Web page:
Policing county lines

  • Created by: amyoakey
  • Created on: 03-01-20 19:33


Coomber & Moyle, 2017

Drug Supply Groups migrating from cities to smaller towns

Predominantly from London, but also Manchester, Birmingham and Liverpool

NCA, 2017

"Host" towns attractive due to amply supply of customers and less challenging competition from competitors. 

Spicer, 2018

Single 'branded' phone line is central. 

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"low hanging fruit?"

Coomber et al 2017

‘county lines’ model (where sellers travel beyond the county, and thus police, boundaries) relies on the exploitation of local drug users at the target location, who are sought as customers, recruited as drug ‘runners’ or are ‘cuckooed’ (the practice of gangs taking over a vulnerable person’s property for the purpose of selling illicit drugs). 

Responding to victims of cuckooing

  • Typically users of heroin and/or crack
  • don't fit 'ideal victim' status (Christie, 1986)
  • issues of possession related offences can make things more challenging. 
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Harm Reduction

Harms of County Lines

  • Serious violence  - 'the spectrum of harm' - exploitation is widespread but physical violence and coercion isn't evident in all cases. 
  • The exploitation of vulnerable people - young people, 'cuckooing' (Buttera, 2013). 

Bespoke responses 

  • Use of Modern Slavery Act 
  • focuses more on the wider crimes rather than drug offences
  • recognises exploitation and vulnerability
  • could be a "badge of shame" to offenders. 
  • HOWEVER - would not really tarnish offenders and it isn't very realistic. 

Drug Dealing Telecommunications Restriction Order (DDTRO)

  • Focuses specifically on disputing the business model and recognises the centrality of the phone and seeks to use this to their advantage. 
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Symbolic policing

Coomber et al (2017)

  • Edelman (1985)  frequently uses the term ‘political spectacle’ to describe his understanding of the political system. The ‘spectacle’ he defines as a ‘partly illusory parade of threats and reassurances, most of which have little bearing upon the successes and ordeals people encounter'. Meaning in the political spectacle arises dynamically between politicians' role-taking, spectators' interactive perceptions and a changing social and economic environment. Put simply, Edelman’s framework contests that as far as the mass public is concerned, politics is a constructed world of conflicting meanings that involves its audience by arousing emotional responses in them, but generally has little influence on people’s day to day action.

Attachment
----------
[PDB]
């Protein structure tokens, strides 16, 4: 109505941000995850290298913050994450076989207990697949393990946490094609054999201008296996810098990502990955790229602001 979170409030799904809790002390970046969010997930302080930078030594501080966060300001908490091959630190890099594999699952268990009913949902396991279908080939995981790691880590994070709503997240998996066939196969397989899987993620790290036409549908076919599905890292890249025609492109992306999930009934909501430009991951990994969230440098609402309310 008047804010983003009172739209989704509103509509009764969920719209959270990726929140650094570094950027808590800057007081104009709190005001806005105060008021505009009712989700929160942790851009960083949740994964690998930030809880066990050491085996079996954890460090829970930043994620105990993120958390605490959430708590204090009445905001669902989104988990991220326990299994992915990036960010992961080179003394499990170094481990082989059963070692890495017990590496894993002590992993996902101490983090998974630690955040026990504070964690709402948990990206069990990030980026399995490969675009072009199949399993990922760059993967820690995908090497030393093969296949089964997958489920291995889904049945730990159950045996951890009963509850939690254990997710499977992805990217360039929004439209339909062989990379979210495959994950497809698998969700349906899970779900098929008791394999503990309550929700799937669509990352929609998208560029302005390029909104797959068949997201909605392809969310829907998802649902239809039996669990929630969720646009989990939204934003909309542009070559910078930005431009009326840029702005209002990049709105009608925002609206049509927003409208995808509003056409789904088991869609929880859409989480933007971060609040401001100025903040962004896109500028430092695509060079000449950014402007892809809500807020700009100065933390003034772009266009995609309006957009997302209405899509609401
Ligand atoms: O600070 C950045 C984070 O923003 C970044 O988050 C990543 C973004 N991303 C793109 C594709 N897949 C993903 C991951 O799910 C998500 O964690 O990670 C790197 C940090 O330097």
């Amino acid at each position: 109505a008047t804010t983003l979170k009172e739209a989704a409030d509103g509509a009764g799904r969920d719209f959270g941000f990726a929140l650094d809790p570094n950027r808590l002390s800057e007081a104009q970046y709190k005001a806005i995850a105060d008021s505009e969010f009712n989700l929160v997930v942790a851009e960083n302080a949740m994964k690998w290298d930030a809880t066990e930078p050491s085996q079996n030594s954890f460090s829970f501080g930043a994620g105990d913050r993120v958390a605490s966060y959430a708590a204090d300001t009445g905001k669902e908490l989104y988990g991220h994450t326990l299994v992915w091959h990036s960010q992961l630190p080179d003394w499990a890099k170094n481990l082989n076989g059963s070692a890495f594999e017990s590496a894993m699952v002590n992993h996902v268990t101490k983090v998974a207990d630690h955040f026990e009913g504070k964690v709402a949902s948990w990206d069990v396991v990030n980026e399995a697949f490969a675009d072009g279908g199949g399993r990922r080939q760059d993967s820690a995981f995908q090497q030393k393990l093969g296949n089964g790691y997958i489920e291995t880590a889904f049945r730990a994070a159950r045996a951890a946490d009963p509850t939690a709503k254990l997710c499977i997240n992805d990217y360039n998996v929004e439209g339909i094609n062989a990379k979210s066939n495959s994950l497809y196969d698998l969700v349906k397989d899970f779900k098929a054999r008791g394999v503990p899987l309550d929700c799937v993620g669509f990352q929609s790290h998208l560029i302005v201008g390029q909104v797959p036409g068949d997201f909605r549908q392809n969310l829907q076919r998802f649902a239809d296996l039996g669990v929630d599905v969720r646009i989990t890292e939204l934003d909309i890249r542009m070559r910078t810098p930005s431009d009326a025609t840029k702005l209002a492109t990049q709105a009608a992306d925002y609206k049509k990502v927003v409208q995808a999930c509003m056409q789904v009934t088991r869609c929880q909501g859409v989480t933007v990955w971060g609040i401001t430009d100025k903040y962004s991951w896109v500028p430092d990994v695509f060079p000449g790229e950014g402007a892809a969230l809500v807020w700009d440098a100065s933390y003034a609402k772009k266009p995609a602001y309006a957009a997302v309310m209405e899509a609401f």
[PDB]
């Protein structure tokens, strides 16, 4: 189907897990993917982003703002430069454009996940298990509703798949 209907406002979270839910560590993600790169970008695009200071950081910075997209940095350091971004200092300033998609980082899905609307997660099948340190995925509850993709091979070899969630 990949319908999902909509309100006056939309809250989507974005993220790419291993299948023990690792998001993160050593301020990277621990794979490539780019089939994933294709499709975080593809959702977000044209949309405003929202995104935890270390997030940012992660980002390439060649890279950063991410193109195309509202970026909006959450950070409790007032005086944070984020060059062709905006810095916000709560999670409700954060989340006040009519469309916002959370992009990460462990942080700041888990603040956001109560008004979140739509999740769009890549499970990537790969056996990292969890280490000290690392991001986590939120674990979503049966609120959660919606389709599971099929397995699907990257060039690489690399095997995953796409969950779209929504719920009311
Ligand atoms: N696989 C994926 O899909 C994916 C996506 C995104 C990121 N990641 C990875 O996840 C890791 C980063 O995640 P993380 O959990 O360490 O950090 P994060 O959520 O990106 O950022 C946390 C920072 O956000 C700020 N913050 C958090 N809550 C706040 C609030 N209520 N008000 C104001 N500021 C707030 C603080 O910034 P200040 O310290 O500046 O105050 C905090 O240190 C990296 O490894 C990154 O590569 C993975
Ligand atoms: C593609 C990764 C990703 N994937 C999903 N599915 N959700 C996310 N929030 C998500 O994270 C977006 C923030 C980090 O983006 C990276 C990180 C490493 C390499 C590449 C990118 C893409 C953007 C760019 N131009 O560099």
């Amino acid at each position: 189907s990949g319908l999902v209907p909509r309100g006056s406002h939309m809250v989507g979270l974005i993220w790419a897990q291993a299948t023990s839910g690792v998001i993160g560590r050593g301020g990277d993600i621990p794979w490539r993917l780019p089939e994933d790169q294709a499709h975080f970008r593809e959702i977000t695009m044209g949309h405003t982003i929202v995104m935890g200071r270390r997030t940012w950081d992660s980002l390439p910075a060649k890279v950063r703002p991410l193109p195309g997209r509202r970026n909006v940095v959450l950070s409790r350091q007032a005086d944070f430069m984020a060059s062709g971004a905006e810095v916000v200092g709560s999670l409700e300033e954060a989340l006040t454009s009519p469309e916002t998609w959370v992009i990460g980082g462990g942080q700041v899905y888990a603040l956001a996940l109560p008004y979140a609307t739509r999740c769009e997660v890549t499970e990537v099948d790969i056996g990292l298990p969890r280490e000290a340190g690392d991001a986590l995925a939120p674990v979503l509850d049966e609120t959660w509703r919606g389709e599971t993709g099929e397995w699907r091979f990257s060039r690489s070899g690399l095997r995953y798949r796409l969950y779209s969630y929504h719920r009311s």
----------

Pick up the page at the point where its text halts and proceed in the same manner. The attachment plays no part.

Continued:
• In addition to the coercive power afforded to them, the police exhibit an ‘invisible’ symbolic power that has a deeper meaning (Bourdieu 1991). To the public, the police represent much more than their actual roles in society; their actions ‘communicate meaning, not only about the police’ and their function, ‘but also about power and authority in society’ (Loader and Mulcahy 2003, p. 43). In the context of everyday life, Bittner (1990) argues that the symbolic power of the police is bolstered by their authority to act in situations in which ‘something-that ought-not-to-be-happening-and-about-which-someone-had-better-do-something-now’ (p. 246). As Loader highlights (1997), the capacity to intervene, and to stick around until the immediate problem is resolved is what underpins the range of tasks the police are requested to perform. It is important however to highlight that the symbolism of the police as ‘guardians’ (Loader 1997) and bastions or law and order (Jackson and Bradford 2009) will not be realised for people across all social groups. 
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Signal Crimes

Drawing on the interactionist tradition, Innes’ (2014) formulation advocates that all social signals are possessed of three component parts: the ‘expression’ – that is the signifier or denotative aspect; the ‘content’ – what is connotatively signified; and an ‘effect’–‘the change induced from the connecting of a content to an expression’ (p. 3). Innes illustrates how these components fit together by presenting the example of a person describing how they had been affected by a neighbours’ burglary. Innes explains that the burglary itself functions as the ‘expression’ and the resulting ‘effect’ is that the individual ‘felt anxious’. The content from the signal is signified by the individual reflecting on the expression and saying ‘I actually did not feel safe’ (p. 3). Data from Innes’ empirical studies suggest that drug-related crime and disorder have a fairly ‘dominant position’ in terms of shaping how people perceive levels of neighbourhood security, ranking at number one in three research sites and demonstrating associations with ‘affective, behavioural and cognitive effects’ (Innes 2014, p. 17). It is perhaps unsurprising that low-level drug crimes and drug use are understood as symbols of disorder or a threat to the social values of a community, and there is a wealth of academic literature that supports and elucidates the prominence of drug-related signal crimes

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